AI and Machine Learning for Individual Health
There are two methods in which health plans can begin to focus more on needs of individual members from the start to prevent the need for costlier downstream care: the application of guideline-directed medical therapy (GDMT) and the addition of real-world, real-time patient data.
GDMT is a series of medical protocols that follow generally accepted standards of care based on the latest research in the industry—for example, placing certain patients with diabetes and atherosclerotic cardiovascular disease on intensified antihyperglycemic therapy as an accepted standard of care to reduce the risk of cardiovascular death. Surprisingly, however, many patients do not receive these evidence-based therapies. In fact, one study in the New England Journal of Medicine (NEJM) found that almost half—46.3 percent—of chronically ill participants “did not receive recommended care.”
Another study published in the March 2017 issue of the Journal of the American Medical Association (JAMA) found that, of nearly 95,000 patients with a known history of atrial fibrillation (AF) who had acute ischemic stroke, an astonishing 83 percent “were not receiving therapeutic anticoagulation.” This was not a case of patient non-adherence, but rather of physicians either never having prescribed the medication in the first place or not having adjusted the dosage for patients receiving anticoagulants in accordance with lab results. Consider the potential value (in terms of savings to payers and patient outcomes) of avoiding these strokes, had the patients been receiving blood thinners as guidelines recommend.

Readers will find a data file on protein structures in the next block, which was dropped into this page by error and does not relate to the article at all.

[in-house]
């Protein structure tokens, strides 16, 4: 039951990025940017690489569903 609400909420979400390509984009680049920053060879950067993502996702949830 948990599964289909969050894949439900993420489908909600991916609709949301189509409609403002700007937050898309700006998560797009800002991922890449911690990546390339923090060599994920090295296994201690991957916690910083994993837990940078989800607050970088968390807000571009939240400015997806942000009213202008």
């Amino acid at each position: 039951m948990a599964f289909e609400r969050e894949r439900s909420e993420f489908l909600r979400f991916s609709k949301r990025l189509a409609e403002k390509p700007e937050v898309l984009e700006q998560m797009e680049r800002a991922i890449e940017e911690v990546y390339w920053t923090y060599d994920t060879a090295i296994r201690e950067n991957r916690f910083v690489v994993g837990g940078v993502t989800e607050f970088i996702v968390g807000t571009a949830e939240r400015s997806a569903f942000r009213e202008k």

The second piece of the puzzle in personalized care management is leveraging the massive amounts of patient data available today. The industry now has the ability to pull a vast array of real-time patient data from so many sources—not just from claims data and electronic health records, but from remote monitoring technology (devices that are wearable or implantable, or can be used in the home), such as blood pressure readings for heart failure patients and blood sugar tests for diabetics. It is in combining this personalized, up-to-date information with the latest advances in GDMT that physicians can intervene before acute healthcare events occur, resulting in substantial long-term savings for those covering the cost of care.
A Collaborative Effort
We can create a “digital replica” of each patient, using the real-time data discussed above. Through the application of AI and machine learning, that data can then be compared against the latest accepted evidence-based guidelines, and a personalized, real-time recommendation can be delivered instantaneously to the physician, patient or caregiver, alerting them to the likelihood of acute events and offering actionable interventions to help prevent those events.
We already have everything we need at our fingertips: enough information and computing power to provide an analytical bridge between medical guidelines and high-risk patients with chronic conditions. The result is prescriptive diagnostic and therapeutic solutions for physicians to incorporate into their treatment plans. The impacts include preempted strokes, heart attacks, blindness, kidney disease and amputations, and lives saved. By implementing such technology to hospitals and providers, I’m convinced that we as an industry can work together to truly change the way healthcare is delivered.